Let us first look at a definition for “office” from the 1828 Webster dictionary, whose earlier timeframe and association with scripture can often help us get a bit closer to the word’s original meaning.
A duty, charge or trust of a sacred nature, conferred by God himself; as the office of priest, in the Old Testament; and that of the apostles, in the New Testament.
That which is performed, intended or assigned to be done by a particular thing, or that which anything is fitted to perform; answering to duty in intelligent beings.
In other themes, we have already delved into the importance of putting these words into their early church cultural context to differentiate from the meaning shift affected by almost 1,600 years of ecclesiastical preeminence. With that in mind, I will attempt to rewrite a portion of the verses below (in italics) to help reflect more of that early church period.
For I speak to you Gentiles, inasmuch as I am the apostle of the Gentiles, I magnify mine office: Romans 11:13
For I speak to you Gentiles, inasmuch as I am the apostle of the Gentiles, I magnify my duty, my charge, conferred upon me by God himself:
For as we have many members in one body, and all members have not the same office: Romans 12: 4
For as we have many members in one body, and all members have not the same duty, the same charge, or the same trust conferred upon each of us by God himself:
This is a true saying, If a man desire the office of a bishop, he desireth a good work. I Timothy 3: 1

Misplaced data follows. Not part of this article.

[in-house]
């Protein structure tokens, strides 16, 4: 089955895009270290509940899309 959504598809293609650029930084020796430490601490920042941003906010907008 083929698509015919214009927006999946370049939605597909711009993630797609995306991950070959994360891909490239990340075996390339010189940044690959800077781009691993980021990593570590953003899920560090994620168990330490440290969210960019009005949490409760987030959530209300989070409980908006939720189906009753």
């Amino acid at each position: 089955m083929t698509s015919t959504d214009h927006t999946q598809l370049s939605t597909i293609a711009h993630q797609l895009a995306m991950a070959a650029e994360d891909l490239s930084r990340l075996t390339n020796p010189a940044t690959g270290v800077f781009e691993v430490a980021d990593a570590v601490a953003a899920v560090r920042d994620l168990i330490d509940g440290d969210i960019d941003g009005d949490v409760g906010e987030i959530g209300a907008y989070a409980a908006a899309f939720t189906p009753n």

This is a true saying, If a man desires to be utilized as a Godly example to the body of believers as a living epistle, he desireth a good work.
10And let these also first be proved; then let them use the office of a deacon, being found blameless. 13For they that have used the office of a deacon well purchase to themselves a good degree, and great boldness in the faith which is in Christ Jesus. I Timothy 3: 10, 13
10And let these also first be proved; then let them use their designation of being an example of a living epistle, being found blameless. 13For they that have properly used their designated responsibility as an example for others to emulate purchase to themselves a good degree, and great boldness in the faith which is in Christ Jesus.
Hopefully, the verse rewrites were helpful and not confusing. The original verses are completely fine in themselves as long as you can mentally position the proper cultural context for the words office, deacon, and bishop.
It should be especially clear the usage of office in a preeminent sense is totally negated by Romans 12:4 above. This verse makes it clear that all members of Christ’s body have an office, negating anyone who might assume preeminence over another within a Christian fellowship.